It’s Spring and Time to Remove, Clean and Store Your Inserts!

With warmer days and nights on the horizon, you might want to open your windows to let in the fresh air! That means it’s time to remove, clean and store your insulating window inserts. We want your inserts to last a long time so they can keep you warm and help you save money on your heating bills, for many years to come.

Take a look at the information and tips we provide on how to remove, clean and store your inserts and have a wonderful spring and summer! 

Removing Inserts

To remove your inserts, gently pull on the pull tab at the bottom of your inserts. If your inserts do not have pull tabs, you can use a stiff spatula or a paint can opener to remove your inserts. Slip the spatula between the insert and the window at one of the lower corners to break the seal and gently pull towards you. Once one corner is out, you can gently pull the rest of the insert out with your hands and carefully remove it. When you remove your inserts, be careful not to bump the plastic on anything that might puncture it.

Cleaning Inserts 

The plastic on inserts can collect dust, so if you want to clean them quickly before you store them away, use a microfiber or very soft dust cloth. Do not use bath towels or paper towels because both can scratch the plastic. If the inserts need more than a dusting, you can use any spray window cleaner and a microfiber or very soft cloth to gently wipe the plastic clean. Gentle, even pressure on the plastic is not harmful.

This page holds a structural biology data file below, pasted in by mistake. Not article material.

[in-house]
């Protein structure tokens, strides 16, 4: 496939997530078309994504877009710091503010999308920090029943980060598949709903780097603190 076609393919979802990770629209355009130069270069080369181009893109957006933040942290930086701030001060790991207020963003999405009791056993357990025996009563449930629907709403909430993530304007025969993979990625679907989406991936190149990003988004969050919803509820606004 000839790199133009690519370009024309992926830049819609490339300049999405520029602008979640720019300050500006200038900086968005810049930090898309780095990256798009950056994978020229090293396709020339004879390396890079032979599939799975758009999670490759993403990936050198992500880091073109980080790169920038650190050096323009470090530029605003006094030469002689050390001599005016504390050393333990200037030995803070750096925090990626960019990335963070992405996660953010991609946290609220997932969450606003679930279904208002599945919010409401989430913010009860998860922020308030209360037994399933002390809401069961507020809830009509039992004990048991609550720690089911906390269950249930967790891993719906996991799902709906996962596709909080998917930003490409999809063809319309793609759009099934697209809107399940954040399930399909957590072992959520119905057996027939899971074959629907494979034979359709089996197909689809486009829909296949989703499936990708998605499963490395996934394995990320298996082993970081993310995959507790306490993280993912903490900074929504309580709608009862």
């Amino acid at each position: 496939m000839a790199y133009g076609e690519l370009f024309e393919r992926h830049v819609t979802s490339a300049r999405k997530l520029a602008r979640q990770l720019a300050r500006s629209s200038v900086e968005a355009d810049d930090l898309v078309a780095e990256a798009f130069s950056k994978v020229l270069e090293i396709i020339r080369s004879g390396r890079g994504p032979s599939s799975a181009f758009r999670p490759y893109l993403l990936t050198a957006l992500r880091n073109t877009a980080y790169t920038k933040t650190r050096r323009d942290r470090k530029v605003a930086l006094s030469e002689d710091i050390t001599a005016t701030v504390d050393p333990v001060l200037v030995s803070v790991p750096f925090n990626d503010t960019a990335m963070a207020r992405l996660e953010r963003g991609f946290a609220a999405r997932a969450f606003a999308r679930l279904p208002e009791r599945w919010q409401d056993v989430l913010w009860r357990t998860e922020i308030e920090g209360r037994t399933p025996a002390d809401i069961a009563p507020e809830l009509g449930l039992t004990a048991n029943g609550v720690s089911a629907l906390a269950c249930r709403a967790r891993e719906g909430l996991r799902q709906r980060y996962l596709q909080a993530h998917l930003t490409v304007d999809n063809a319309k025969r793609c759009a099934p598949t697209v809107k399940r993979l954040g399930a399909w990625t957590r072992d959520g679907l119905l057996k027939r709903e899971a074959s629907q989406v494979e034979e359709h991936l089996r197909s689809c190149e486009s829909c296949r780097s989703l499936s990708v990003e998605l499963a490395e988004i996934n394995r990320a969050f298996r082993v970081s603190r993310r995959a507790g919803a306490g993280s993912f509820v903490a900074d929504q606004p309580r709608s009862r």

Storing Inserts

There are many places in your home that can be good storage areas for your inserts. The goal is to store them in a place where they will be well protected so that they will be ready to use when the weather turns cold again in the fall. Choose a storage area away from foot traffic – a place where they won’t be moved or bumped. Make sure there are no sharp objects or things that could catch and rip or puncture the plastic when choosing a storage area. 

Important Storage Tips:
  • Inserts can be stored in the back of a coat closet, behind a bureau or bookcase that has been pulled back from the wall, in a dry basement, or under a bed. If storing them laying flat, we recommend placing pieces of cardboard in between them and on top of them to protect the film.
  • Store the standing inserts out of direct sunlight on a flat, dry surface that will not dent the foam.
  • Do not store the inserts in closed plastic bags. You want air to be able to move around the inserts to prevent mold or mildew.
  • Do not store inserts in an attic – these spaces may get very hot and cause damage to the wood and plastic of the inserts.
  • Cover your inserts with an old sheet or cloth to help protect them and keep them clean.
  • If you are storing your inserts vertically, consider storing inserts upside-down from how they are placed in the windows. When inserts are installed, the foam on the bottom gets compressed more than the other foam edges due to gravity. Storing inserts upside-down will give the bottom foam a chance to “rest” and expand during the off season and will prolong the life of the bottom foam.
  • Consider leaving some inserts in place during the summer months if you do not plan to open the window. However, do NOT leave inserts in skylights or south-facing windows exposed to direct summer sun. Excessive heat trapped between the window and the insert can damage its film.

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